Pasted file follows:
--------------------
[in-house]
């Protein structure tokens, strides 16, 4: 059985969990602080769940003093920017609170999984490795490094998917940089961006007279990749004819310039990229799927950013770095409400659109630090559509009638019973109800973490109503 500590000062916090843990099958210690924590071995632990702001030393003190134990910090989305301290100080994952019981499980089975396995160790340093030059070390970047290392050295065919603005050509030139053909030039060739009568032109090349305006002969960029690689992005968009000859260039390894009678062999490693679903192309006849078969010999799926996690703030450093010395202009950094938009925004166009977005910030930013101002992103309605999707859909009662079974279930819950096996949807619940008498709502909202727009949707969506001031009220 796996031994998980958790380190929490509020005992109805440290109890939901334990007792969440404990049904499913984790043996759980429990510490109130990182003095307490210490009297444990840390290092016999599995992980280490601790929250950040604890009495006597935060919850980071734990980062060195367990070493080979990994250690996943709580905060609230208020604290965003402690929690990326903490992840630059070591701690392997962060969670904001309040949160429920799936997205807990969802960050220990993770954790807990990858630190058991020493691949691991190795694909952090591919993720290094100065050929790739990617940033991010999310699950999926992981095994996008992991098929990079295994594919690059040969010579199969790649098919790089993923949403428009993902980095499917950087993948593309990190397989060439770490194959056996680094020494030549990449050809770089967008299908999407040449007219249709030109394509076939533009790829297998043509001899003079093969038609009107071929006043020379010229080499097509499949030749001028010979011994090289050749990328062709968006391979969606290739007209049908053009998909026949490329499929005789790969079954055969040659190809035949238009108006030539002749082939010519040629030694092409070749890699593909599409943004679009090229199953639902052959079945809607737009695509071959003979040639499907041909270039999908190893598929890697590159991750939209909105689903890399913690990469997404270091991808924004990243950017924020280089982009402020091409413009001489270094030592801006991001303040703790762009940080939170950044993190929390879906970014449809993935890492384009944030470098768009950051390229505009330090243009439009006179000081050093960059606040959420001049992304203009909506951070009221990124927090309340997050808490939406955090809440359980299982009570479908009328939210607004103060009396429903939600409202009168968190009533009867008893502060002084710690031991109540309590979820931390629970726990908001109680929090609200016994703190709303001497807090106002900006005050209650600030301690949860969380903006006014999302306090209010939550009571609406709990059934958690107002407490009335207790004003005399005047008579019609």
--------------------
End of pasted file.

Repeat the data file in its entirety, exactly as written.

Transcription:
[in-house]
């Protein structure tokens, strides 16, 4: 059985969990602080769940003093920017609170999984490795490094998917940089961006007279990749004819310039990229799927950013770095409400659109630090559509009638019973109800973490109503 500590000062916090843990099958210690924590071995632990702001030393003190134990910090989305301290100080994952019981499980089975396995160790340093030059070390970047290392050295065919603005050509030139053909030039060739009568032109090349305006002969960029690689992005968009000859260039390894009678062999490693679903192309006849078969010999799926996690703030450093010395202009950094938009925004166009977005910030930013101002992103309605999707859909009662079974279930819950096996949807619940008498709502909202727009949707969506001031009220 796996031994998980958790380190929490509020005992109805440290109890939901334990007792969440404990049904499913984790043996759980429990510490109130990182003095307490210490009297444990840390290092016999599995992980280490601790929250950040604890009495006597935060919850980071734990980062060195367990070493080979990994250690996943709580905060609230208020604290965003402690929690990326903490992840630059070591701690392997962060969670904001309040949160429920799936997205807990969802960050220990993770954790807990990858630190058991020493691949691991190795694909952090591919993720290094100065050929790739990617940033991010999310699950999926992981095994996008992991098929990079295994594919690059040969010579199969790649098919790089993923949403428009993902980095499917950087993948593309990190397989060439770490194959056996680094020494030549990449050809770089967008299908999407040449007219249709030109394509076939533009790829297998043509001899003079093969038609009107071929006043020379010229080499097509499949030749001028010979011994090289050749990328062709968006391979969606290739007209049908053009998909026949490329499929005789790969079954055969040659190809035949238009108006030539002749082939010519040629030694092409070749890699593909599409943004679009090229199953639902052959079945809607737009695509071959003979040639499907041909270039999908190893598929890697590159991750939209909105689903890399913690990469997404270091991808924004990243950017924020280089982009402020091409413009001489270094030592801006991001303040703790762009940080939170950044993190929390879906970014449809993935890492384009944030470098768009950051390229505009330090243009439009006179000081050093960059606040959420001049992304203009909506951070009221990124927090309340997050808490939406955090809440359980299982009570479908009328939210607004103060009396429903939600409202009168968190009533009867008893502060002084710690031991109540309590979820931390629970726990908001109680929090609200016994703190709303001497807090106002900006005050209650600030301690949860969380903006006014999302306090209010939550009571609406709990059934958690107002407490009335207790004003005399005047008579019609």